What is The Jesus Tree? If you Google this topic, you’ll find amazing photos taken for National Geographic, Pinterest, and Flickr, but it’s unlikely that you’ll discover any other information about this remarkable tree. According to local lore, El Arbolito Solitario might be approximately two hundred years old and the miracle is that she has lived that entire time standing within the tidal wash of The Pacific Ocean. The Jesus Tree lives in salt water… The coastal trail that takes you from Tambor Beach to El Arbolito is magnificent in it’s own right. From the “muelle” (dock) in Tambor, the beautiful nature trek to The Jesus Tree takes less than an hour at a moderate pace. First you wind down a craggy dirt road and through a salt-blown neighborhood of fisherman and artisans, living close to the sea in tiny makeshift homes that pepper the coast. Cocks crow, street dogs scratch and yawn, and locals laze on their front porches enjoying the cool breeze and a cerveza or cafecito while waving at people passing through to make the pilgrimage to El Arbolito. The smiling brown faces you encounter along the way provide an intimate glimpse into the warm simplicity of this alluring culture. As the rocks and ridges become more prominent, the barrio fades into the rearview mirror and rough civilization gives way to large ancient trees, thick roots clinging to cliffs and leaning over the trail dangling families of monkeys like tropical jewelry or furry Christmas ornaments. Flowers jut out in bursts of color and the spectrum of exotic birds squawking overhead is truly impressive, all color and feathers and song. These jungle gems flavor the journey as you walk in complete peace, hand in hand with Mother Nature. The Jesus Tree awaits.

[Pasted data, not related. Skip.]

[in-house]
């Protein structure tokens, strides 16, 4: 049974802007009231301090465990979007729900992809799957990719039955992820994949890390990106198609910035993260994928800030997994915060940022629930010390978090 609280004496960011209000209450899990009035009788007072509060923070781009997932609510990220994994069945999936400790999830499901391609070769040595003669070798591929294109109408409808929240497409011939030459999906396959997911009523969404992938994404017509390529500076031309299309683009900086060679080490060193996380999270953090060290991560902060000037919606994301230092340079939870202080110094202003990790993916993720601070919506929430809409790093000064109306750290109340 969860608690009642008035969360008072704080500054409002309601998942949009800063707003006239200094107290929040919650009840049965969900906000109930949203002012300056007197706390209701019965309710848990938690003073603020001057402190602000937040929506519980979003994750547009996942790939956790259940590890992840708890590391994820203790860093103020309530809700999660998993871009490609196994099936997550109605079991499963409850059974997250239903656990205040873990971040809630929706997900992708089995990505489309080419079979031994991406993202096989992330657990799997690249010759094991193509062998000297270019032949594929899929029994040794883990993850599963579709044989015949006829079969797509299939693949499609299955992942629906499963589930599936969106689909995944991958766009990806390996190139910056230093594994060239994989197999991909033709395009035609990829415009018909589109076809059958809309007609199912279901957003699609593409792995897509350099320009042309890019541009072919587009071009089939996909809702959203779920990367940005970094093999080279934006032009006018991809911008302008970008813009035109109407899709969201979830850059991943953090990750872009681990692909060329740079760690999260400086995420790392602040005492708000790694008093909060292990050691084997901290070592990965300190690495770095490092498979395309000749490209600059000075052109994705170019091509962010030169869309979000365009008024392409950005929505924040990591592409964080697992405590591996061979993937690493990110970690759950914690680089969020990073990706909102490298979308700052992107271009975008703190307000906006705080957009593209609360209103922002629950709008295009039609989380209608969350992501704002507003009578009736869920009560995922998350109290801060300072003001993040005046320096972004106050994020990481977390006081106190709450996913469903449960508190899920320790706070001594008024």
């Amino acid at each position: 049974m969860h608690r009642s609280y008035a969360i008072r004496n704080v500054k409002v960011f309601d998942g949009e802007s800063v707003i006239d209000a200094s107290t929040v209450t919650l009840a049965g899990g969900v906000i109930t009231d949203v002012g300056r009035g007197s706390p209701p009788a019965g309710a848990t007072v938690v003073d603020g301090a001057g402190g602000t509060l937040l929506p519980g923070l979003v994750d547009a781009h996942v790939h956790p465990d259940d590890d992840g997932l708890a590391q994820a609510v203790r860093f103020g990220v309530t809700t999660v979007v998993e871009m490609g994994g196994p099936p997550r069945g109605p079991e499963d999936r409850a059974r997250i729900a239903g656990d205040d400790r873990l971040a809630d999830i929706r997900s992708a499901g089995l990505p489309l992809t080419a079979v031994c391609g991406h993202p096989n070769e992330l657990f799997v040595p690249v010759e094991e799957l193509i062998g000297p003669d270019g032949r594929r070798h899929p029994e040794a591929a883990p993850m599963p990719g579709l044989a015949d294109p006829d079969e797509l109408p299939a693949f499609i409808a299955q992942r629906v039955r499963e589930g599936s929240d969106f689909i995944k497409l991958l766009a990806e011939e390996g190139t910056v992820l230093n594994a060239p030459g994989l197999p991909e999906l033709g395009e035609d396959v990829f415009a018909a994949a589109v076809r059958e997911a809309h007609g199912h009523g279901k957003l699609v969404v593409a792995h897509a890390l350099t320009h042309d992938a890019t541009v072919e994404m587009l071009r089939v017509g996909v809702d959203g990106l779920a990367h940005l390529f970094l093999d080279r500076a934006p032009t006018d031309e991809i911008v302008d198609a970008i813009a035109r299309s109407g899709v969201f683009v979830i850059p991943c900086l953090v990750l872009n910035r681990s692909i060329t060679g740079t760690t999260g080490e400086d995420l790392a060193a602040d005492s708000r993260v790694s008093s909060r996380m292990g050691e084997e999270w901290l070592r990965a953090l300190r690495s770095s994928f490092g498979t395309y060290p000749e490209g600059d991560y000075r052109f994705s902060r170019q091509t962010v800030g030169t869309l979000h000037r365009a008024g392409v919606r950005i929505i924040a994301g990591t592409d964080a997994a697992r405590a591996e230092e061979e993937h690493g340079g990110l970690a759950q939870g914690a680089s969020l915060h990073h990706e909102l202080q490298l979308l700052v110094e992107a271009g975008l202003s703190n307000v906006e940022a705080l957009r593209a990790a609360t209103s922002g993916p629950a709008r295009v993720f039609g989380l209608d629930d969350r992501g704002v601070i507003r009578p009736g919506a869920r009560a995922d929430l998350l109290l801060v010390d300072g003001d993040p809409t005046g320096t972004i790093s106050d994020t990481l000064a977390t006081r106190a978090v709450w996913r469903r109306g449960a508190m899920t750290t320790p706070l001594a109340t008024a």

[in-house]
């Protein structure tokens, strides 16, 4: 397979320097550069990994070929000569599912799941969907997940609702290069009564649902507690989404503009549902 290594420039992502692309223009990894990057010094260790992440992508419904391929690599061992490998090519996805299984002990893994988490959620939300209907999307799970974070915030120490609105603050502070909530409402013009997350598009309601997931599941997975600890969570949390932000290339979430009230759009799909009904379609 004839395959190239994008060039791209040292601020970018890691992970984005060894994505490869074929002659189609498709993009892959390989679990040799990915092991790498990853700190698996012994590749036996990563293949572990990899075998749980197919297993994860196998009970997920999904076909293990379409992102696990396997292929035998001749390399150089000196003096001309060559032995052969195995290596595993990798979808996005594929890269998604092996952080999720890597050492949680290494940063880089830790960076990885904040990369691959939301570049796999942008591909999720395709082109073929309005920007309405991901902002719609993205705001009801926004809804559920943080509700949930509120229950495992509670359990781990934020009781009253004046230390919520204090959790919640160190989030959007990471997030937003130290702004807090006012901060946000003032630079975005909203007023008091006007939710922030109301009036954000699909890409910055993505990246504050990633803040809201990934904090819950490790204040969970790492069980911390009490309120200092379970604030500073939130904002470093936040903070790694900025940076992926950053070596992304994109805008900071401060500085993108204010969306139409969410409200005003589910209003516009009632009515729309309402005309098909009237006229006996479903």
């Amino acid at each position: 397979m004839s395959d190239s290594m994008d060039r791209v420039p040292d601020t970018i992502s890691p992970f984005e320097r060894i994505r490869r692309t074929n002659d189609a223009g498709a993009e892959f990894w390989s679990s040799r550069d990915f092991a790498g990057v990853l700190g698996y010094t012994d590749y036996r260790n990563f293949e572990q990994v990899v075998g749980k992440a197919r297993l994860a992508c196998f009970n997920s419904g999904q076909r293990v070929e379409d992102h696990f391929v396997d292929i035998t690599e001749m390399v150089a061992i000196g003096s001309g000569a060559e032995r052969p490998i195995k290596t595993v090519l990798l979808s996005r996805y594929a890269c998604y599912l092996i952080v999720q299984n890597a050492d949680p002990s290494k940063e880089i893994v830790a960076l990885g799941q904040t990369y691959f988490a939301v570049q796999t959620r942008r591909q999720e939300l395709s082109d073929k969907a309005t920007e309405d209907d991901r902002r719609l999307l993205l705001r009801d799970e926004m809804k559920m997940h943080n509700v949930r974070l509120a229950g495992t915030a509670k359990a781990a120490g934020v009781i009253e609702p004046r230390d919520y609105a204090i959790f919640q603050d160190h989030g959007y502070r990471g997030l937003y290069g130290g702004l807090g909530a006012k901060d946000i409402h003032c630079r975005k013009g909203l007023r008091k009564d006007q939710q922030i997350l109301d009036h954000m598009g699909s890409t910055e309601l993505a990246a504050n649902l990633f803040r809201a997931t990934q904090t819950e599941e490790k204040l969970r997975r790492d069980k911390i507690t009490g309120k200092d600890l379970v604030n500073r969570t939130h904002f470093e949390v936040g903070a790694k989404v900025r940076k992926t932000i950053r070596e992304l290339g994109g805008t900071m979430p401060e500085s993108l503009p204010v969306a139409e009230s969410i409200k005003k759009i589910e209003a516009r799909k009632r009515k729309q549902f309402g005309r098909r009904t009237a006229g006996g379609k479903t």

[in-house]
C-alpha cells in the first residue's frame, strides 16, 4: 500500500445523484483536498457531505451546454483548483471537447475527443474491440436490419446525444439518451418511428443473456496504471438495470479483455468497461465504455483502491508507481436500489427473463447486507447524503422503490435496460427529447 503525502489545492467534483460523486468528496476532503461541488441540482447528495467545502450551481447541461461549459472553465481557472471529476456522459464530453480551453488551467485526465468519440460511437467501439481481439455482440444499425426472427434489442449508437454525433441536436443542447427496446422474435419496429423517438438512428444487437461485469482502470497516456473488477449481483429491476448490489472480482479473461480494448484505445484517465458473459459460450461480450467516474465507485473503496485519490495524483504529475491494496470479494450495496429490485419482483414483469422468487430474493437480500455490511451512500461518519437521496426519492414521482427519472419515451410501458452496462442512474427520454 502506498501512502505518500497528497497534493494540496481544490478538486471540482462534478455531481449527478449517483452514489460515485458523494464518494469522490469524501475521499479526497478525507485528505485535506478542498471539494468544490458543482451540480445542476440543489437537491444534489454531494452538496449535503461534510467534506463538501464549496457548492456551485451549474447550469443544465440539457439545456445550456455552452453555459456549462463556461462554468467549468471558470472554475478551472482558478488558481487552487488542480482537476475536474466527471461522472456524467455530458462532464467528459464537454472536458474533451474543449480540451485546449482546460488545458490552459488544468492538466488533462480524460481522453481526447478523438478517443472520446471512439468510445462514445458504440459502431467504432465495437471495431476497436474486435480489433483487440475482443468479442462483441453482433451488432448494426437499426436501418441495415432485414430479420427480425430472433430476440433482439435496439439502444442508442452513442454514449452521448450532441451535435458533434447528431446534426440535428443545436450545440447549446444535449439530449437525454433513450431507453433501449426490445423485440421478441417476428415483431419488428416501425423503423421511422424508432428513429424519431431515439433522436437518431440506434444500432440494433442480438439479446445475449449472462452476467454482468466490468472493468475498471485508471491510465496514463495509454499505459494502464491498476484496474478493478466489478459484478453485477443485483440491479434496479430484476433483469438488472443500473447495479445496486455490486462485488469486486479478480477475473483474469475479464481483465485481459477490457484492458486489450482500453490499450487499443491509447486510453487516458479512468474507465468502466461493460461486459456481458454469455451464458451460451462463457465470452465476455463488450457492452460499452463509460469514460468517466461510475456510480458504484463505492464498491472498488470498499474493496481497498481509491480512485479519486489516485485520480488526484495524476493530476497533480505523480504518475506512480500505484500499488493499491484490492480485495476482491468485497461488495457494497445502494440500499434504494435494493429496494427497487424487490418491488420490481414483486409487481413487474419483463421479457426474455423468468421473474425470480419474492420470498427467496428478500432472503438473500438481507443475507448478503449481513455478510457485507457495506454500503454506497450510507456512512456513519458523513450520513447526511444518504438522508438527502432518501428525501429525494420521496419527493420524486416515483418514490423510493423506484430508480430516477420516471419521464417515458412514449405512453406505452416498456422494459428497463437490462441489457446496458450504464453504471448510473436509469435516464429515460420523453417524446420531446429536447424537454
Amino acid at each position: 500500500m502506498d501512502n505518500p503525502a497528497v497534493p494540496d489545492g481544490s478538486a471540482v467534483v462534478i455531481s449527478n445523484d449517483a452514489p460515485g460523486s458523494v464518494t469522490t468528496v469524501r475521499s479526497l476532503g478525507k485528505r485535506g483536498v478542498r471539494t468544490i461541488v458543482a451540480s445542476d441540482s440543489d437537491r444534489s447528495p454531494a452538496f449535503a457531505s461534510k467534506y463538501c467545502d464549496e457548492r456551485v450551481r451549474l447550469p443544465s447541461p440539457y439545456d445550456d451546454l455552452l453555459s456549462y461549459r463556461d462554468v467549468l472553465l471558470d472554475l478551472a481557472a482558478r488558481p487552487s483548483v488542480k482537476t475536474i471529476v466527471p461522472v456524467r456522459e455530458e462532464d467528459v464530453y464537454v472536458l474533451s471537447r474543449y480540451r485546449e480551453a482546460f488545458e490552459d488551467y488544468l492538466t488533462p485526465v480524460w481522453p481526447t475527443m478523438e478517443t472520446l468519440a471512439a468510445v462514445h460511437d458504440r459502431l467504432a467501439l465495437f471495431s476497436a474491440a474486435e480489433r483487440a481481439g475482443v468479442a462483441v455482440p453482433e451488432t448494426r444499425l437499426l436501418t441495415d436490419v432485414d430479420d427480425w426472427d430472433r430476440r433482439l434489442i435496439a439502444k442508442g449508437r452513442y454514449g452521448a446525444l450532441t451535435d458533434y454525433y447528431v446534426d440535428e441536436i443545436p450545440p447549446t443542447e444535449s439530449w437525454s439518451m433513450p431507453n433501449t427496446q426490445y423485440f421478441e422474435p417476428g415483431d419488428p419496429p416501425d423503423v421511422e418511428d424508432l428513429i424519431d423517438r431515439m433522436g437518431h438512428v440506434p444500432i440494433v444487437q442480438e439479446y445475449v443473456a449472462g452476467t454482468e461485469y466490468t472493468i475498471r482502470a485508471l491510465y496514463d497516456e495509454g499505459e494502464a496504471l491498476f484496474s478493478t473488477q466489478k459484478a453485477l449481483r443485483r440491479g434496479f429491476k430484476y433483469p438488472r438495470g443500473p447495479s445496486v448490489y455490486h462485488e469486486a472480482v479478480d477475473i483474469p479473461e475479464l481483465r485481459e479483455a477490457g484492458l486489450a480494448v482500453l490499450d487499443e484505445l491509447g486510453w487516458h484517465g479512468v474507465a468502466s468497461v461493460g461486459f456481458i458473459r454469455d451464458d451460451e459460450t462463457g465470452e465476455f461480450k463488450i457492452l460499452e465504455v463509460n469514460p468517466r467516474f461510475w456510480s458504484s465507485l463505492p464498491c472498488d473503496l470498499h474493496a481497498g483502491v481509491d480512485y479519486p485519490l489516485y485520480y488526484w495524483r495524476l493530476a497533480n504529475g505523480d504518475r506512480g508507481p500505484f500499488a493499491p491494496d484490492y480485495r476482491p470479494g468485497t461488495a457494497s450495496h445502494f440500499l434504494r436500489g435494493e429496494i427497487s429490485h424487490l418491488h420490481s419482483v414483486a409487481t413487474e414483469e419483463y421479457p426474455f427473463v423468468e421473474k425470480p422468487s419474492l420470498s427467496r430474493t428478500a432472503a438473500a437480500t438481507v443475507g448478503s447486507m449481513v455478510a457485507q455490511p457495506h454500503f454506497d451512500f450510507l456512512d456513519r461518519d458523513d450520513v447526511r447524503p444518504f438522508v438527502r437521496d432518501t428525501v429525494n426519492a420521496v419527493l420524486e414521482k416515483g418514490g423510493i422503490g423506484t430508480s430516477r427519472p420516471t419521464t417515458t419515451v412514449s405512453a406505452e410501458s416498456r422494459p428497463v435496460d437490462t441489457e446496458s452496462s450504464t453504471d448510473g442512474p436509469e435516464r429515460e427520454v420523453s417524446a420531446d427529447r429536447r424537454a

When asked about the official name of this magical tree, local Juan Carlos Cruz, birder, volleyballer, and manager of the regal jungle resort Tambor Tropical stated: “The tree has two names. Costa Rican Tamboreños call it “Arbolito Solitario”. “Solitary Little Tree”. Faithful to our custom of giving the termination “ito” (little) to everything that is dear to us. The curiosity about this tree is not only that it grew in such harsh conditions, but the fact that there are no other trees by it. Expat Tamboreños generally call it The Jesus Tree, because on high tide it gets totally surrounded by water, giving the impression to be “walking” on water like Jesus did.” That is one perspective regarding the origin of the Jesus Tree moniker- the holy image the tree appears to conjure when the tide is high. It’s also possible that this nickname emerged due to the fact that the tree has survived so long on it’s own in a salt water home, thereby making it a bit of a miracle. Some folks even claim that The Jesus Tree performs miracles for visitors when they ask at the right time, granting chlorophyll wishes and sunshine kisses while answering prayers on the sea breeze. Juanca Cruz further observes, ” Although this is not considered a place of worship, it definitely shows in a good way how locals appreciate and respect nature. With that being said, a few misguided romantic juveniles have thought that it was a good idea to make markings with their names on the trees bark.” Perhaps these lost souls were attempting to commune with the power of the tree. Our hope is that future visitors will have a high level of respect when encountering our living landmark. El Arbolito cannot be branded for ownership by a few star-crossed lovers. She is there for all of us to enjoy for as long as the miracle lasts. Some senior members of the Tambor community attest to the fact that the tree is at least eighty years old, and it’s generally accepted that it may very well be close to two hundred years old. A local biologist, Ruth Rodriguez, believes that The Jesus Tree is a “Red Mangrove” (Rhizophora Mangle) and that is why it has survived this long. Here is a link to more information about this remarkable species of plant: http://www.mangrove.at/rhizophora-mangle_red-mangrove.html
The next time you find yourself at Tambor Beach, put on your bathing suit and fill a backpack with water, fresh fruit, a good book, and some sunblock. Bring your camera and a pair of binoculars. Hit the trail, breathe in the fresh sea air, bask in the warmth of the sun, and swim in the calm waters underneath the mysterious gaze of The Jesus Tree.